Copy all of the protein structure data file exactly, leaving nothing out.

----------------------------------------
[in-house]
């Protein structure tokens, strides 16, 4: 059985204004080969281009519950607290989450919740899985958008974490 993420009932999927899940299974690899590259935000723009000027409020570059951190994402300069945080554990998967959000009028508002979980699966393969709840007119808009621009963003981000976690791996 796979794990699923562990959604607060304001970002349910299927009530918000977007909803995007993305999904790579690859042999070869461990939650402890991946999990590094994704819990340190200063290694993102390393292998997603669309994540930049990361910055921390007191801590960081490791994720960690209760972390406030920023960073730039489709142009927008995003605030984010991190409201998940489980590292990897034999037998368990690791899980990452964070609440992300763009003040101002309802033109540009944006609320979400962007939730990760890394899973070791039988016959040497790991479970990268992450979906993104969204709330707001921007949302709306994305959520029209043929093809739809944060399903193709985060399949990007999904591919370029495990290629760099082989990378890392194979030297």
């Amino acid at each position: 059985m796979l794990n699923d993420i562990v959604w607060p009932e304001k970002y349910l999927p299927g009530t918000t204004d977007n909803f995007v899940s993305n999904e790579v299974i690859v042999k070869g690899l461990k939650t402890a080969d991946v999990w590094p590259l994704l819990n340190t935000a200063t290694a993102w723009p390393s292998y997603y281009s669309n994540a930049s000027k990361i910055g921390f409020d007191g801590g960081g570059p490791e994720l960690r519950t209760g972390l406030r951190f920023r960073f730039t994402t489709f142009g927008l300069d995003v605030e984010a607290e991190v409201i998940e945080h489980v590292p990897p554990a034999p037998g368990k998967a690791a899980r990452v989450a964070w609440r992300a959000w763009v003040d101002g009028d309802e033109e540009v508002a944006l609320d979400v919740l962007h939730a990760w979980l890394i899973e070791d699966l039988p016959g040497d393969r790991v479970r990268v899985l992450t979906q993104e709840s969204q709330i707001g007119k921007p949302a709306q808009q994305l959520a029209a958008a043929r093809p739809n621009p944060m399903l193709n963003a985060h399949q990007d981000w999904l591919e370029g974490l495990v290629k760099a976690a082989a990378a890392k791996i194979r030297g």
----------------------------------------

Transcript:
[in-house]
């Protein structure tokens, strides 16, 4: 059985204004080969281009519950607290989450919740899985958008974490 993420009932999927899940299974690899590259935000723009000027409020570059951190994402300069945080554990998967959000009028508002979980699966393969709840007119808009621009963003981000976690791996 796979794990699923562990959604607060304001970002349910299927009530918000977007909803995007993305999904790579690859042999070869461990939650402890991946999990590094994704819990340190200063290694993102390393292998997603669309994540930049990361910055921390007191801590960081490791994720960690209760972390406030920023960073730039489709142009927008995003605030984010991190409201998940489980590292990897034999037998368990690791899980990452964070609440992300763009003040101002309802033109540009944006609320979400962007939730990760890394899973070791039988016959040497790991479970990268992450979906993104969204709330707001921007949302709306994305959520029209043929093809739809944060399903193709985060399949990007999904591919370029495990290629760099082989990378890392194979030297």
């Amino acid at each position: 059985m796979l794990n699923d993420i562990v959604w607060p009932e304001k970002y349910l999927p299927g009530t918000t204004d977007n909803f995007v899940s993305n999904e790579v299974i690859v042999k070869g690899l461990k939650t402890a080969d991946v999990w590094p590259l994704l819990n340190t935000a200063t290694a993102w723009p390393s292998y997603y281009s669309n994540a930049s000027k990361i910055g921390f409020d007191g801590g960081g570059p490791e994720l960690r519950t209760g972390l406030r951190f920023r960073f730039t994402t489709f142009g927008l300069d995003v605030e984010a607290e991190v409201i998940e945080h489980v590292p990897p554990a034999p037998g368990k998967a690791a899980r990452v989450a964070w609440r992300a959000w763009v003040d101002g009028d309802e033109e540009v508002a944006l609320d979400v919740l962007h939730a990760w979980l890394i899973e070791d699966l039988p016959g040497d393969r790991v479970r990268v899985l992450t979906q993104e709840s969204q709330i707001g007119k921007p949302a709306q808009q994305l959520a029209a958008a043929r093809p739809n621009p944060m399903l193709n963003a985060h399949q990007d981000w999904l591919e370029g974490l495990v290629k760099a976690a082989a990378a890392k791996i194979r030297g």